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CONTENT

NO TITLE PAGE

1 OBJECTIVE 1

2 THEORY 1

3 APPARATUS 2

4 MATERIAL 2

5 PROCEDURES 3

6 RESULT 4

7 QUESTIONS 5

8 DISCUSSION 6

9 CONCLUSION 7

10 APPENDIX 8

11 REFERENCE 9

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EXPERIMENT :4
TITLE : SILT TEST FOR SAND
OBJECTIVE : To determine amount and percent of silt in a nature sand

THEORY

Silt is granular material of a size somewhere between sand and clay whose mineral
origin is quartz and feldspar. Silt may occur as a soil or as suspended sediment (also known
as suspended load) in a surface water body. It may also exist as soil deposited at the bottom
of a water body.

Clay, mud, fine, dust or silt will weaken the concrete because the dirt tends to coat the
aggregate and weaken the bond between the aggregate and cement paste thus preventing the
cement from setting. Coarse aggregates should be for cleanliness purposes are inspected by
visual inspection.

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APPARATUS

1. Measuring cylinder 250 ml


2. Rubber hammer
3. Spatula
4. Stirring rod

MATERIAL
1. Water
2. Sand
3. Salt

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PROCEDURE

1. The cylinder was filled up to about 50 ml of salt water solution.


(one tablespoon salt to 1 litre of water)
2. The sand was poured into the cylinder until the level of water reaches 100 ml.
3. More salt water was added until it reaches 150 ml.
4. The cylinders were shakes well.
5. The cylinders were placed on a levelled surface.
6. After 2 hours, the results were recorded.
7. The silt layer was measured on top of the sand. The thickness can be explained as a
percentage of sand level below the layer. The sand considered as clean if the
percentage is not more than 8% of the original volume of the sand.

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RESULT

Calculation on amount of silt using Volume method.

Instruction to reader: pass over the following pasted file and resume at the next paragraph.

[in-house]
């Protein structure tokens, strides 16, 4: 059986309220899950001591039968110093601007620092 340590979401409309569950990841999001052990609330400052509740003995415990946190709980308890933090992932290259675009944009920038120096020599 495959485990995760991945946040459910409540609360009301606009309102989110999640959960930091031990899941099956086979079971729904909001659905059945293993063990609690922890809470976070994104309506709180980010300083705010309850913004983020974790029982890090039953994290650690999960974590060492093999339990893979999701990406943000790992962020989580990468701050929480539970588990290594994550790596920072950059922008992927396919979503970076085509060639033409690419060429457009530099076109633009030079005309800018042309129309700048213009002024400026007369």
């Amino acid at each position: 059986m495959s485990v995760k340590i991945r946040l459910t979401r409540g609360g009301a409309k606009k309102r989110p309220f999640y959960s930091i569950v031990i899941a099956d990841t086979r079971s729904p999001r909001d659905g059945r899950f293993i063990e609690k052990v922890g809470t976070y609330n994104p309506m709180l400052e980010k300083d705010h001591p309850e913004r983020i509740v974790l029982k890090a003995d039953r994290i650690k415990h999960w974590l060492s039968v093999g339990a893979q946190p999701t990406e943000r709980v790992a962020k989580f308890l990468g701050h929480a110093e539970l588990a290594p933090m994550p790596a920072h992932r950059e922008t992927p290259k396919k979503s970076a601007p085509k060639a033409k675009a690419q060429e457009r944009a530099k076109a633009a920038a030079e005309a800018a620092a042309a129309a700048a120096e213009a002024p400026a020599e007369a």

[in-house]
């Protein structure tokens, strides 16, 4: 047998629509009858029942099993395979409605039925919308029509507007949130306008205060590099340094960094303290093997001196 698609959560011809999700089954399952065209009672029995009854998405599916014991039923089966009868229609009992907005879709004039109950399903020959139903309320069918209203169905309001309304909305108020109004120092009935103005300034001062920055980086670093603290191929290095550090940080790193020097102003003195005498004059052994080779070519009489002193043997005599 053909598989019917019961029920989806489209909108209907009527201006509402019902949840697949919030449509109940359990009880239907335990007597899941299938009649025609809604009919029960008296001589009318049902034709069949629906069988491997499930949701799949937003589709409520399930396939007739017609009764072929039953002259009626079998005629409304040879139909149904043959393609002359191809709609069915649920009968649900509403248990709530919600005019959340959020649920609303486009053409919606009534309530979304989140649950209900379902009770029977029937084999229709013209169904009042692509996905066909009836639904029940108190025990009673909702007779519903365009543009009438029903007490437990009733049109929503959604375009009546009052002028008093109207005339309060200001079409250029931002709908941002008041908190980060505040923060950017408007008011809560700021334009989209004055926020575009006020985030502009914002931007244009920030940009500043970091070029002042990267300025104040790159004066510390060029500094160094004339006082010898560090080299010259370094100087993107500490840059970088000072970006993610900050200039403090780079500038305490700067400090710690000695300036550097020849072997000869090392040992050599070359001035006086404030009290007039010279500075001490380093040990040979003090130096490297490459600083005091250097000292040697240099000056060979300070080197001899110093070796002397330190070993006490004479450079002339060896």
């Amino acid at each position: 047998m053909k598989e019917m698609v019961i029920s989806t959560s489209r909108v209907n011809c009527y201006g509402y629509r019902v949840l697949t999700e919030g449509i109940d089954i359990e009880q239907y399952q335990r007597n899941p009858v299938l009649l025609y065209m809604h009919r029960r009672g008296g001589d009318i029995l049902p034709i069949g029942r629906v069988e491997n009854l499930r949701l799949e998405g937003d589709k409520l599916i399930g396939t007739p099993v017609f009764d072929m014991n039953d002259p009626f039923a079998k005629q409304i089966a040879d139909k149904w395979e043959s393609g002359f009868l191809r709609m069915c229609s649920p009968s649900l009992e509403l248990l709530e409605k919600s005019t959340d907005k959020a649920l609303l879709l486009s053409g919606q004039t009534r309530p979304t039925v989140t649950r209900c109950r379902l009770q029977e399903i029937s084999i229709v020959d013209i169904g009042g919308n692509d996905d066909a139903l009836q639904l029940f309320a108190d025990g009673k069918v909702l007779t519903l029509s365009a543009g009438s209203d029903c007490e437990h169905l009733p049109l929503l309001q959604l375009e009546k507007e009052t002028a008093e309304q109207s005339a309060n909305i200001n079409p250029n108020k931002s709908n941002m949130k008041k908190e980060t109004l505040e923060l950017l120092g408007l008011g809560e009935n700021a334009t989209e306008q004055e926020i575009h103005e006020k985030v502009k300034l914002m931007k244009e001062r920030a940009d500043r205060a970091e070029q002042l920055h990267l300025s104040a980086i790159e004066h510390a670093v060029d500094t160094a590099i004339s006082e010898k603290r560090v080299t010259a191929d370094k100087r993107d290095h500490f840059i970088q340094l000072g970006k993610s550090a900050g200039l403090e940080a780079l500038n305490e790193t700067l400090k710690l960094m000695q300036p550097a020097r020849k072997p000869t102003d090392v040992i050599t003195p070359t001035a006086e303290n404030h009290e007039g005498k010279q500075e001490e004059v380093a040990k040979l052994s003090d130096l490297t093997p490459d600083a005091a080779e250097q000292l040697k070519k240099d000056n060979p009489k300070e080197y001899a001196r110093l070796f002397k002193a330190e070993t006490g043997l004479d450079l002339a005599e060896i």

Measurement (mm)
No. Description
Sand inside Sand outside
the lab the lab

1 Height of sand layer (y) 83 mm 80 mm

2 Height of silt (x) 4 mm 5 mm

Percentage of silt in sand = x / y X 100%

Standard form : percentage of silt less than

………………………………….%

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QUESTION

1. Why we use salt water in this test?

We use the salt in this test is for separate the water with the sand to measure the silt
layer on the top of the sand. If we don’t use the salt, we could not measure it as the
water did not float or separate with the sand.

2. What happen to you concrete when we use the sand with silt more than 8%?

If we use sand with silt more than 8%, the concrete will weak and cannot use it for any
project. This is because the silt will weaken the bond between aggregates and cement
paste.

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DISSCUSSION

Silt is created by a variety of physical processes capable of splitting the generally sand-sized
quartz crystals of primary rocks by exploiting deficiencies in their lattice. These involve
chemical weathering of rock and regulate, and a number of physical weathering processes
such as frost shattering and haloclasty. The main process is abrasion through transport,
including fluvial combinations, Aeolian attrition and glacial grinding. It is in semi-arid
environments that substantial quantities of silt are produced. Silt is sometimes known as
"rock flour" or "stone dust", especially when produced by glacial action. Mineralogical, silt is
composed mainly of quartz and feldspar. Sedimentary rock composed mainly of silt is known
as siltstone.

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CONCLUSION

If the sand contains more than 6% silt, you would have to use more cement and the
concrete would shrink more during the hardening process, causing cracks in the product. Silt
and clay are not as strong as typical aggregates. They can absorb water and their properties
can change because of it. In fresh concrete, I would think that silt and clay would interfere
with the bonding of aggregates to cement. In hardened concrete, if the silt and clay come in
contact with water in air voids, they can shrink or swell, either building internal pressure
(swelling) or leaving larger voids and weakening the concrete (shrinking).

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APPENDIX

Poured salt water into cylinder filled with sand Salt

Stirring salt water Salt water

Glass rod

Spatula

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REFERENCE

 http://en.wikipedia.org/wiki/Silt
 http://autonopedia.org/buildings_and_shelter/Rural_Building/Aggregates.html
 http://sg.answers.yahoo.com/question/index?qid=20100528053325AAfWt4Y

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